Panama Economic Outlook
Year-on-year GDP growth likely decreased in Q4 from Q3 due to a dwindling post-Covid-19 base effect, whileand average economic activity expanded at a slower pace than in the previous quarter. Growth in tourist arrivals eased to 89.3% annually in Q4 from 108% in Q3, while ebbing global trade and the rerouting of U.S. LNG from Asia to Europe dampened Panama Canal activity—cargo volume growth slowed in Q4. Finally, growth in construction activity halved. Turning to Q1, the picture is mixed. Expansions in private consumption should have stalled: Ggrowth in oil consumption slowed, while inflation averaged higher in Q1 than in Q4. Moreover, growth in tourist arrivals softened further in January. That said, annual construction activity and cargo volume expanded at a quicker rate in January–February, boding well for investment and goods exports, respectively.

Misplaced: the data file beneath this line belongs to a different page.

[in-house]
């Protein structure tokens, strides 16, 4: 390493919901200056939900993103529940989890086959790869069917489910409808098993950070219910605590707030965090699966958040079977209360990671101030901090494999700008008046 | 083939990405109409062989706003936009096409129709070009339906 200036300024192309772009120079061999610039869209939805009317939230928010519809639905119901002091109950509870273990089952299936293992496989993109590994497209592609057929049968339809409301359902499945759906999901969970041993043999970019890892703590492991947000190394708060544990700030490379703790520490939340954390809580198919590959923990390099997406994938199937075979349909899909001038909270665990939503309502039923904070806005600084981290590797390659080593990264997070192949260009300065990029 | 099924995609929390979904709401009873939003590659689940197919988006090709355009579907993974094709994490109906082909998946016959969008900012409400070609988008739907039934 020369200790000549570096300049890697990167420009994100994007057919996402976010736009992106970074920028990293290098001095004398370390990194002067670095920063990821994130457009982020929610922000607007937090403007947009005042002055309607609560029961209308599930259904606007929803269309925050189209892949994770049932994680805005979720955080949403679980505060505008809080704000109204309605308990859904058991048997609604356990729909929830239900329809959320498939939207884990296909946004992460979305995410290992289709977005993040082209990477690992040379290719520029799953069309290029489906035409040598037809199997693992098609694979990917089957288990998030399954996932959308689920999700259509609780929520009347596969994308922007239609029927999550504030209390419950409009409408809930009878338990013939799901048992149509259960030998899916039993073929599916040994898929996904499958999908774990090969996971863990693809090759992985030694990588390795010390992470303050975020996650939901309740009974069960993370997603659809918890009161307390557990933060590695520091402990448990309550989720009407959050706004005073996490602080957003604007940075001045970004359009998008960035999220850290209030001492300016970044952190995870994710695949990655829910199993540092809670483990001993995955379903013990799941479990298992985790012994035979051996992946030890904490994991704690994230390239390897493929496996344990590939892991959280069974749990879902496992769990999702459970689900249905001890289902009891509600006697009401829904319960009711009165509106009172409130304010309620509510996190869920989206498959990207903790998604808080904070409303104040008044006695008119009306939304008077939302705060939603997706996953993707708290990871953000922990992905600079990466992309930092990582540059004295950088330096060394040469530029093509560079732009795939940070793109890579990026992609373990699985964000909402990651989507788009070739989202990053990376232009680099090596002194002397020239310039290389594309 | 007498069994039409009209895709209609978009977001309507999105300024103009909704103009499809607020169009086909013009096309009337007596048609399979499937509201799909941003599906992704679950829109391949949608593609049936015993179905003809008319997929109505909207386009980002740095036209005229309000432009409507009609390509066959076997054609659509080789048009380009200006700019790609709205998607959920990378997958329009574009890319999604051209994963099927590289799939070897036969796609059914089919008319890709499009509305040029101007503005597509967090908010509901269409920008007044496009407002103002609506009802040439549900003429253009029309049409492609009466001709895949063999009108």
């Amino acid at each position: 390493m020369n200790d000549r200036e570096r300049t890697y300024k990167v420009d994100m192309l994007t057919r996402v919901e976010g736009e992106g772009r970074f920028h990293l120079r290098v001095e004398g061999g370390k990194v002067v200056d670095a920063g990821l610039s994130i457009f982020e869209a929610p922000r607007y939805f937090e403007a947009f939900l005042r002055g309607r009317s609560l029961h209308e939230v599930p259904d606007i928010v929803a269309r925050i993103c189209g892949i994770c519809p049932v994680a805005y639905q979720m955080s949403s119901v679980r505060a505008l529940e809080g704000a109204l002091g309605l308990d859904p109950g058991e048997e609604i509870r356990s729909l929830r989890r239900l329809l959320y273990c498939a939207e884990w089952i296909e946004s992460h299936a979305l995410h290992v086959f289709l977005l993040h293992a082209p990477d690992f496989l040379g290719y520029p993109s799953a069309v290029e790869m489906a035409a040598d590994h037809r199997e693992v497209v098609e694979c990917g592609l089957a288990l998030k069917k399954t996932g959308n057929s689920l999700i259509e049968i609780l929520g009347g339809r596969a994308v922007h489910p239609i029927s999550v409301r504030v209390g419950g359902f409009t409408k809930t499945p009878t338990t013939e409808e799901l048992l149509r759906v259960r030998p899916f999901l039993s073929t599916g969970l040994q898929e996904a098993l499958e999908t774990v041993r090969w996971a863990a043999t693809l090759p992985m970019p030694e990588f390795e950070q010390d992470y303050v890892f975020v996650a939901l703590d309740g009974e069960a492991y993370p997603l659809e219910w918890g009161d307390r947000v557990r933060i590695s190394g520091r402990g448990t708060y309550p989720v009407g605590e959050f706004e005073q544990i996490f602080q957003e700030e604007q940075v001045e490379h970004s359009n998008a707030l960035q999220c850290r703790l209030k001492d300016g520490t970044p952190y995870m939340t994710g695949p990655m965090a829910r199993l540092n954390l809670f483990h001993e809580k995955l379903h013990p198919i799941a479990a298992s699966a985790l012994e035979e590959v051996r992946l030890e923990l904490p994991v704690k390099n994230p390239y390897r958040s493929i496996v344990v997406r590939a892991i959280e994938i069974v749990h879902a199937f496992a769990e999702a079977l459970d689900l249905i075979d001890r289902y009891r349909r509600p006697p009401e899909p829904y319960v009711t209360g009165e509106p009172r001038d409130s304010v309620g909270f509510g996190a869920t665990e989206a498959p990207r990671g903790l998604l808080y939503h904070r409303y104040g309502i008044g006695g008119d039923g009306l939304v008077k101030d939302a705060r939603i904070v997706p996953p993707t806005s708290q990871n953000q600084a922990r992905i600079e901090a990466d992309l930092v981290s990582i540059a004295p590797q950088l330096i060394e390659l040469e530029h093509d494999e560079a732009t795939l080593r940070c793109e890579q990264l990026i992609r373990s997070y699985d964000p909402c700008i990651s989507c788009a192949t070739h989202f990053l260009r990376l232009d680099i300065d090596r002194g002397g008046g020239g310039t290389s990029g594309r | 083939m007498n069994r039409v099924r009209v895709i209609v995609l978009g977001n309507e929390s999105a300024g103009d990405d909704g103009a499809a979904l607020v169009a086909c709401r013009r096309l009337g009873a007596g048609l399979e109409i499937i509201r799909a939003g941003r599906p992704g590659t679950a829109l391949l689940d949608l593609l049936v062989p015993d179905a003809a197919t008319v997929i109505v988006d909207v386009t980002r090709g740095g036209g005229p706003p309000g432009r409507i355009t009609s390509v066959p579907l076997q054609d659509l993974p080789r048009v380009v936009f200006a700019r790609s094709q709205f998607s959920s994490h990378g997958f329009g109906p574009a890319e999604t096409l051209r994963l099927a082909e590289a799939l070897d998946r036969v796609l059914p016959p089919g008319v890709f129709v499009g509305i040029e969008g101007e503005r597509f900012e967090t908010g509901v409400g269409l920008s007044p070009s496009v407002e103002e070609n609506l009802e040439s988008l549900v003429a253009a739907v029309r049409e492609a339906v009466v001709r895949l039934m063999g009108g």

Inflation decreased to 1.3% in March (February: 2.0%) due to softer price pressures for food and declining transport prices. In 2023, inflation should remain low by regional standards thanks to dollarization. However, dynamic domestic demand and the removal of fuel subsidies—currently set for 31 May—are upside risks.